Wednesday, July 2, 2014

All Our Yesterdays by Manes Sperber

It is astonishing how little has been written about the 15th of July 1927*, and how few eyewitness reports have recorded it for future generations, for there were thousands of us who directly experienced it and have preserved it in our memory like a frequently recurring nightmare. People shrink from the difficultly of describing events that became intimate, confusing experiences and took a course that was as simple as a scenario by an untalented, unimaginative author who seeks his effects only in an incessant repetition of the same dramatic incidents. This event which was at once absurd and monotonous, led everyone to surmise that it might have a hidden meaning and carelessly ignored causes. It was a a symbol-laden injustice, as inflammatory as the judicial murder of Sacco and Vanzetti that had been prepared for years and was actually carried out but thirty-eight days after the fifteenth of July. It has not been forgotten that the fate of these Italian-American anarchists had stirred millions of people throughout the world to action –not for political reasons, though the organizers of the countless marches in the big cities had a political agendas, but out of uncontrollable anger at an injustice that convulsed everyone as if he were, or could be a victim of it.

I am surely not the only person whom this experience has never ceased to affect. In vital situations it has shaped my conduct almost as strongly as the happenings at the Zablotow cemetery in the winter of 1915. Of both events I have retained something that only appears to be harmless: a negative astonishment at events and at those who were involved in them as actors, victims, and witnesses – including myself. This astonishment is unending. And it diminishes my ability to cope with the natural things and situations without which everyday life would be inconceivable.

In all essential points I agreed with Marxism, which I studied seriously; I embraced historical materialism and the necessity to create a classless society in our lifetime – that is, without delay. Yes all this seemed demonstrable to me and yet not self-evident. The negative astonishment that had awakened my doubts about God’s power and justice and finally his very existence later fed my doubts about the rationality of human beings as shapers of their own history, their collective and individual fate. The rationality of the irrational, the methodical nature of madness, the conclusiveness of a chain of errors that remains unassailable as long as the initial error is allowed to stand as an unimpeachable truth –all this I encountered in my psychological work every day, disappointed but also ironically amused as I critically examined my own actions.

When I was asked to review Emil Ludwig’s once widely read biography of Wilhelm II, I began an in-depth study of the history of the world war, its premises, indirect and direct causes, and finally its course. Countless memoirs had already appeared in which statesmen, generals, politicians, diplomats, and agents of every kind “told all”. There, too, I never ceased to be astonished, for those sensible presentations left the young reader who spent whole nights reading them with only one certainty: never before had such murderous madness been prepared so logically and so calculatingly to the misfortune of all mankind and kept going so methodically day in and day out for four-and-a-half years. Reasonable errors reveal themselves like barking dogs, and a forgery betrays itself by being so much more genuine than the original, which is allowed to be flawed.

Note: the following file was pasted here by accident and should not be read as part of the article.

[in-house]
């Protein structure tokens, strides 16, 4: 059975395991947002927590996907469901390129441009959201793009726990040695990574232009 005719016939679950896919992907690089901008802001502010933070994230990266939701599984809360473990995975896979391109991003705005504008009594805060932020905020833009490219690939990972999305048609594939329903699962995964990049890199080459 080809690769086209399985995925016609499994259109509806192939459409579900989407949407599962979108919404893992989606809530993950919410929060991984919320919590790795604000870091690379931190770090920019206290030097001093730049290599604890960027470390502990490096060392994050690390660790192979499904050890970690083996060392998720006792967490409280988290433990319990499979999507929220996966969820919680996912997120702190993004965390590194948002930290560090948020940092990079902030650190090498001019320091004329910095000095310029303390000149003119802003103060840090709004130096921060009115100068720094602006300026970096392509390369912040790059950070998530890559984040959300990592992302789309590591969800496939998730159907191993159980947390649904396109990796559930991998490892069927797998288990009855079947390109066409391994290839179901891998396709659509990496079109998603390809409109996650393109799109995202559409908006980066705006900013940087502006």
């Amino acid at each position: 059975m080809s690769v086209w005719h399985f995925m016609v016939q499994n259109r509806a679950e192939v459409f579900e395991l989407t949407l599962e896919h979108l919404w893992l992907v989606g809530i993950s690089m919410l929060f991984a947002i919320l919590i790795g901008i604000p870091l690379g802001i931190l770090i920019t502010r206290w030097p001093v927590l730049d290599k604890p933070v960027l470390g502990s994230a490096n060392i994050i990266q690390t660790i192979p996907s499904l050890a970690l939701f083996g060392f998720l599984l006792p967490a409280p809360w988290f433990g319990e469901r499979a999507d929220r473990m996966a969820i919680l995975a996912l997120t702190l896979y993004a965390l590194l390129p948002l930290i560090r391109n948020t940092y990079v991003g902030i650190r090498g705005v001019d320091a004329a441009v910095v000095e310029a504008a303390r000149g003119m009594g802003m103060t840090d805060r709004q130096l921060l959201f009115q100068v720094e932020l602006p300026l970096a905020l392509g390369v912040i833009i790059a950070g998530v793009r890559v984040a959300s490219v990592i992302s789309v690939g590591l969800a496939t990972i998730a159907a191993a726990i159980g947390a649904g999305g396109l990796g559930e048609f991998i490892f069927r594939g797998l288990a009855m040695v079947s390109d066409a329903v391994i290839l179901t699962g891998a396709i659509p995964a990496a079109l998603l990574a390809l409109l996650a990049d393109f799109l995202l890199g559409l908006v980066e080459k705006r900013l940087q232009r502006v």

Tuesday, July 1, 2014

Christmas at the Gandersheim Kommando by Robert Antelme

“The naked humanity that marks a famished face can appear in only a few, barely differentiated forms.”- Manes Sperber

In our little room there’s a crowd around the stove. Those who got there first sat themselves right down on the benches. Everyone holds his bread in his hand. Somebody says, “With this we are in great shape. One hell of a Christmas dinner, right?”

They were glancing intermittently at the bread, and appeared to be thinking. The benches were all taken, and I wasn’t able to sit down. I crowded in close up behind a bench and got the stove’s heat directly in the face. I cut a slice of bread, spread some ground meat on top of it, and reached my arm out over the shoulder of the guy in front of me, who leaned forward without complaining. I set the slice on the stove; others were doing the same thing. The stove was very hot. The fat from the meat melted quickly, and the red meat turned brown. The stove was covered with slices, and some guys had to scrap to find a little room for theirs. If he allowed it they would move a guy’s bread aside; but as soon as they pushed his slice a little too far and made it hang over the edge, he would complain, turn around and look at whoever it was, who would seem to apologize, although would leave their slices where they were. Then the guy who was complaining would push somebody else’s slice, in order to get his back on the stove, and so there would be complaints from another guy too, and voices would rise.